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Kupermann, D. (2022). Social Trauma and Testimony: A Reading of Maryan S. Maryan’s Notebooks Inspired by Sándor Ferenczi. American Journal of Psychoanalysis, 82(3), 268–280.

Abstract: The purpose of this paper is to present the relational dimension of trauma according to Sándor Ferenczi, illustrating it by using the testimonial material produced during the analysis of Maryan S. Maryan, a visual artist, survivor of Auschwitz. Furthermore, a few formulations are proposed on being witness to traumatic experiences in psychoanalytic practice, as well as what can be considered as ethics and politics in psychoanalysis when facing situations of social trauma and violence.

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Dal Molin, E. C. (2022). The Tailor-Made Analysis: The Analyst’s Adaptation to the Patient and the Question of Time. American Journal of Psychoanalysis, 82(2), 281–294.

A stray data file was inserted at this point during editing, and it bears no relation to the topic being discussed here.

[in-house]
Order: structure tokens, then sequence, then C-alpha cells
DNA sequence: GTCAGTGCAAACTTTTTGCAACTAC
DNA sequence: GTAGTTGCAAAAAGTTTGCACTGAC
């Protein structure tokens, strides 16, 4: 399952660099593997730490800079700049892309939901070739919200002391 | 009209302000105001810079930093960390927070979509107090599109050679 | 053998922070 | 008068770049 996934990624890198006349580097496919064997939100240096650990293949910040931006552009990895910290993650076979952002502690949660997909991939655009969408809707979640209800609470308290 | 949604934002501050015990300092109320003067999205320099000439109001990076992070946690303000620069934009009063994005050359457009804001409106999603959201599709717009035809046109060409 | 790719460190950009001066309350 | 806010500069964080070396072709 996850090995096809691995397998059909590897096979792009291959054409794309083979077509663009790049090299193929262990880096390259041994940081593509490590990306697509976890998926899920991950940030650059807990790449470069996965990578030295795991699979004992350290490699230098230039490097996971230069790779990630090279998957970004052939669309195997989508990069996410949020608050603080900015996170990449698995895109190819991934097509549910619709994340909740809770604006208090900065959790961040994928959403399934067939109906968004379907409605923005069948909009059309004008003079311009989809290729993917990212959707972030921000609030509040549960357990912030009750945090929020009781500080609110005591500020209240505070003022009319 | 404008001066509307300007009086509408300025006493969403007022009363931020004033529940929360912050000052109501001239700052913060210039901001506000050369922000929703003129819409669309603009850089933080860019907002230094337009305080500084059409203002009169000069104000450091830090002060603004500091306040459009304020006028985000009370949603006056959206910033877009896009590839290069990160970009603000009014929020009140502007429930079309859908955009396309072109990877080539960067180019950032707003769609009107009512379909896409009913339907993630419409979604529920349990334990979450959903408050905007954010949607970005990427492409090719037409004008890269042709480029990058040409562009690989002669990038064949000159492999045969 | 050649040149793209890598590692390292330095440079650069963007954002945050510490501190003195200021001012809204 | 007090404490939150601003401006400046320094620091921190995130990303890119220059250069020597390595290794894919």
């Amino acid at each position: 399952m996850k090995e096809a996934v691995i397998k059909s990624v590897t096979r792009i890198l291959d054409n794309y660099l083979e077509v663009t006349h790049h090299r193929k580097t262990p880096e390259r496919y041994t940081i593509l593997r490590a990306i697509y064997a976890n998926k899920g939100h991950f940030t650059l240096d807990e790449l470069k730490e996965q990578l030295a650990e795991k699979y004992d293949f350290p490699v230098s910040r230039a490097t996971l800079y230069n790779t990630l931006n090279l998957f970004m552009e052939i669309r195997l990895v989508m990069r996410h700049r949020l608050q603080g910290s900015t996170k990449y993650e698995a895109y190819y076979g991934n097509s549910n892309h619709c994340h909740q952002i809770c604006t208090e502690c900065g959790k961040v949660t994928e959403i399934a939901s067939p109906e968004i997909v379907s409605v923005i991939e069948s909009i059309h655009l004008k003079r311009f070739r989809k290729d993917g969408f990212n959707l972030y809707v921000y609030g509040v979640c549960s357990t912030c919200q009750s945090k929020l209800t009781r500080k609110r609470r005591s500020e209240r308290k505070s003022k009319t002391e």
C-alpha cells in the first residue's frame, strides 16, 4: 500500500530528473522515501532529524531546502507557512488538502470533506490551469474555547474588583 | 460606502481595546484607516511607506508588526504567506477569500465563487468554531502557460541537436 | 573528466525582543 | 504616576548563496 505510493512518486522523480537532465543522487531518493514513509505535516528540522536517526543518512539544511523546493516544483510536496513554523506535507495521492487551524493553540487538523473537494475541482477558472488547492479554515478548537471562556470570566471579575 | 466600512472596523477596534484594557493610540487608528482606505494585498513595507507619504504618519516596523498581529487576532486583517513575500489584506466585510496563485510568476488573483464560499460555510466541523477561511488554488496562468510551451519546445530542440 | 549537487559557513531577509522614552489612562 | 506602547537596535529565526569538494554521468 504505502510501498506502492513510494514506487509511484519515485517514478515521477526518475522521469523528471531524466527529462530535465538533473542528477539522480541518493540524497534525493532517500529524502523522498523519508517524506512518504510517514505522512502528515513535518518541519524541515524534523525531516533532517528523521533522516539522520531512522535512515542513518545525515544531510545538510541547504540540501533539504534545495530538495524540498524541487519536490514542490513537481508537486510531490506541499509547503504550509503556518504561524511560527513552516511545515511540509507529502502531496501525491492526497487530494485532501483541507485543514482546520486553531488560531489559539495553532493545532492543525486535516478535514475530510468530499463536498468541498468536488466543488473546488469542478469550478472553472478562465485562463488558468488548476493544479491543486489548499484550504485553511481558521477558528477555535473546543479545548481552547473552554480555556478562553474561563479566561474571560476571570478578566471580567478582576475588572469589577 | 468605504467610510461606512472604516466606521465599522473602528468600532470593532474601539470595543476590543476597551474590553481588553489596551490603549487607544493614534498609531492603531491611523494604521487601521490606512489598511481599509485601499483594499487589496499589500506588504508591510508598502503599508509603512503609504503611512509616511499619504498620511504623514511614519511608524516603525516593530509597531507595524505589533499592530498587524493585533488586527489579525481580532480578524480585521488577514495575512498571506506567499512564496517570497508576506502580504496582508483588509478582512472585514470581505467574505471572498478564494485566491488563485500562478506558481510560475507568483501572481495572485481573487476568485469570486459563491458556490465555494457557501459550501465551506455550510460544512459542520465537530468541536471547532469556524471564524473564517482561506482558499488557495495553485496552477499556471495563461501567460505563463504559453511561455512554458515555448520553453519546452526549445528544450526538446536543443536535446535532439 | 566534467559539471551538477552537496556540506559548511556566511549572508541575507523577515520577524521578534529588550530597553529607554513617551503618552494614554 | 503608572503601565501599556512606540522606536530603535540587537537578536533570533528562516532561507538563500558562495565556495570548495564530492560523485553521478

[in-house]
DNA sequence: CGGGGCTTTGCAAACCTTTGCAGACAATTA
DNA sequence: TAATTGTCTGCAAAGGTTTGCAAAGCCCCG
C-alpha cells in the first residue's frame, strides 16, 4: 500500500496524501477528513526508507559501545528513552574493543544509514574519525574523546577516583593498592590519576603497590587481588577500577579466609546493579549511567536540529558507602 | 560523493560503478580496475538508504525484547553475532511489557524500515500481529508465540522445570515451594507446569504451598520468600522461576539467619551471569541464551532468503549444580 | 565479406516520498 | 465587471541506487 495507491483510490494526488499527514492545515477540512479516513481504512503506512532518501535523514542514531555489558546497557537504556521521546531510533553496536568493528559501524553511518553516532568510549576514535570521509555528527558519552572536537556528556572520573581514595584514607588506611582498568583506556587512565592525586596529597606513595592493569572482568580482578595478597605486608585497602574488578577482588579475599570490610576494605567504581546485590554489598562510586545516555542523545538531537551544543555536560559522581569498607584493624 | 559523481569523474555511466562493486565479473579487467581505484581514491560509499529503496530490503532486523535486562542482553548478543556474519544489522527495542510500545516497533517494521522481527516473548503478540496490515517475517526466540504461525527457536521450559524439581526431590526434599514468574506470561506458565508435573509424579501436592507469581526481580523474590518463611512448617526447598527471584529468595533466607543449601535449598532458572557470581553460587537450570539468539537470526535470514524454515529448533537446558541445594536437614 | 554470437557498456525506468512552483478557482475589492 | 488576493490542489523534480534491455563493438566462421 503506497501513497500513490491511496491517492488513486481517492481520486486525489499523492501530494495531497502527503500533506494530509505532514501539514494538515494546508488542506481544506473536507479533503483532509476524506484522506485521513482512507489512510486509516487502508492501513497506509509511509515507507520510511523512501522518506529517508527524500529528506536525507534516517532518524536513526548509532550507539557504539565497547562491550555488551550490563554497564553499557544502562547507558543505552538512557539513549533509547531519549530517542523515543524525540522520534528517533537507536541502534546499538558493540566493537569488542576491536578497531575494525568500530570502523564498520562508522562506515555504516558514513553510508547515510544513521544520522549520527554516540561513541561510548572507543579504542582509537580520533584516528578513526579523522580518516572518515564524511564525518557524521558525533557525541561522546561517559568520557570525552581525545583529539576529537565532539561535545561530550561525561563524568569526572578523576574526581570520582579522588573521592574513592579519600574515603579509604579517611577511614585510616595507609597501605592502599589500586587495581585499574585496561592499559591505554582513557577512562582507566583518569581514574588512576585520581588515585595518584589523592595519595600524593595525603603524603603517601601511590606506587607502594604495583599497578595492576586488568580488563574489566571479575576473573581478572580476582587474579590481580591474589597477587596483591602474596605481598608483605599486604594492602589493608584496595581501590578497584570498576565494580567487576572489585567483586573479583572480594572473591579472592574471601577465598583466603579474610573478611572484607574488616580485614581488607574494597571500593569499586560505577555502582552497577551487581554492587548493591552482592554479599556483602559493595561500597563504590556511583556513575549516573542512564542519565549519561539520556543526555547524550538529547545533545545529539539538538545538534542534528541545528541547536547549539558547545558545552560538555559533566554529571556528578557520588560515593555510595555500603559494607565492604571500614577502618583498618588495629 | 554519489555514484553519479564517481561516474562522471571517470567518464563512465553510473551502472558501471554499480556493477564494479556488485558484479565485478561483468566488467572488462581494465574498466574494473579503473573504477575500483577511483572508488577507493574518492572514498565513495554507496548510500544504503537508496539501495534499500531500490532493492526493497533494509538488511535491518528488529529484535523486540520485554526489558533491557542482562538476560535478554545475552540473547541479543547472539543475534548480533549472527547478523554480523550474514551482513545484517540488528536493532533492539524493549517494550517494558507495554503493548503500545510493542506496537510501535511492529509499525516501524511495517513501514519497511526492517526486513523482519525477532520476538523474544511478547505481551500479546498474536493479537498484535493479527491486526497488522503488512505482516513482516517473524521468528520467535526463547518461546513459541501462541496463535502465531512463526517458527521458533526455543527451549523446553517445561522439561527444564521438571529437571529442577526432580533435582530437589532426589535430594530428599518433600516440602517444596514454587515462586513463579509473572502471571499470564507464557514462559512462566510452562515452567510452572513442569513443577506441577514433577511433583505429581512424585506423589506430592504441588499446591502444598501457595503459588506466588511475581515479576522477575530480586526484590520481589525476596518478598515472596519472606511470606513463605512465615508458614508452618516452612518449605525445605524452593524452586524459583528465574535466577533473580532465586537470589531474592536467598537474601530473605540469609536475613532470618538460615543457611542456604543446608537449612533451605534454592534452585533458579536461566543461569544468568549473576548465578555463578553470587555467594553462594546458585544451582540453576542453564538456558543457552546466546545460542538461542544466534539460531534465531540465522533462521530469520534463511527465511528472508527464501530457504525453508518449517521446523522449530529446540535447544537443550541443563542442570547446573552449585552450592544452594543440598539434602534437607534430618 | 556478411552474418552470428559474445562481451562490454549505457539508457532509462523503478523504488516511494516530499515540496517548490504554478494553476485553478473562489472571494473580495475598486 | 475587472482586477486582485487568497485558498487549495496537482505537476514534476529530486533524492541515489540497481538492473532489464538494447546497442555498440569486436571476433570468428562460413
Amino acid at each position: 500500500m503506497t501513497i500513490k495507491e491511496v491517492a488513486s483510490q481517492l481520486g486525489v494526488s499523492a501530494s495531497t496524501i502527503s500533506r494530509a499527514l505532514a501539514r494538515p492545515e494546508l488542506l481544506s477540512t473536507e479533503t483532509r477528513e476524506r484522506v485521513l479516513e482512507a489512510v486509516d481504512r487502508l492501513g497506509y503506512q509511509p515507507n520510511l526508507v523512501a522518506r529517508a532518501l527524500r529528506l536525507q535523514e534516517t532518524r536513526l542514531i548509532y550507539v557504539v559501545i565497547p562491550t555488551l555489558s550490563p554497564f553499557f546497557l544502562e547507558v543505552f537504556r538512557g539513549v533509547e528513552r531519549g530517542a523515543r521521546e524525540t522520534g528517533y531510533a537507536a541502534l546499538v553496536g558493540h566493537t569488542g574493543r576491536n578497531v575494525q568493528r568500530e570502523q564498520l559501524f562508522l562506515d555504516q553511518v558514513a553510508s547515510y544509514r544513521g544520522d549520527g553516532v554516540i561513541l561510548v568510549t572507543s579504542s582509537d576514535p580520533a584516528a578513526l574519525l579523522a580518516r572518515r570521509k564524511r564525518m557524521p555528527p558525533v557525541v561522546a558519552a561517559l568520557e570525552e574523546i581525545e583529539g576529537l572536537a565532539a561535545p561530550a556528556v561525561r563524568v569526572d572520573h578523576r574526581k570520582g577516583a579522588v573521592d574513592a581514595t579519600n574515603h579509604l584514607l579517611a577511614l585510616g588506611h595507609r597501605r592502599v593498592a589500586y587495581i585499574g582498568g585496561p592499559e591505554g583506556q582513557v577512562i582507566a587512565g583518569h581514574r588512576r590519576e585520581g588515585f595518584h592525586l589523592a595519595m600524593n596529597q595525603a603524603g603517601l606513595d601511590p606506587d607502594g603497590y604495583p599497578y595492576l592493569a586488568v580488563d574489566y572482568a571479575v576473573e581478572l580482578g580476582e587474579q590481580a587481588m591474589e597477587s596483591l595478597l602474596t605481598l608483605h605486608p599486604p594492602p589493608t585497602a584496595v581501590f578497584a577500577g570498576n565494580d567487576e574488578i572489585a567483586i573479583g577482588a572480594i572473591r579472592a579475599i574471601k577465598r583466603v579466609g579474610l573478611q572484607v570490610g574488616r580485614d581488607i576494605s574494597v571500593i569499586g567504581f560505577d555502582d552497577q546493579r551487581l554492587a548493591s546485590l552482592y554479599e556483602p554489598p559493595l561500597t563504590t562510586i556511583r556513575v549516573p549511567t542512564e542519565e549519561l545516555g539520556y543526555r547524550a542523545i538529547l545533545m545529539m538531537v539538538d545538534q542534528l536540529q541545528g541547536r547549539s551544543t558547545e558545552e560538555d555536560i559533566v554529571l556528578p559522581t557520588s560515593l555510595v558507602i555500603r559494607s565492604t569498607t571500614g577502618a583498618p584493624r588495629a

Abstract: This paper considers Ferenczi’s views about the need for an adaptation of the analyst to the patient through a flexible management of time during some periods of the treatment and compares his ideas to the ones put forward by Bollas regarding day-long sessions that provide a new experience of care to the patient. The author argues that changes regarding the expansion of the analytic hour, adapting it to patients’ needs, is an old but still valuable theme for experiencing the boundaries of clinical practice that also brings countertransference aspects into play. Clinical material is used to illustrate the discussion in a contemporary encounter with Ferenczi.

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França, C. P. (2022). Ferenczian Elasticity in the Analysis of an Adolescent. American Journal of Psychoanalysis, 82(2), 295–304.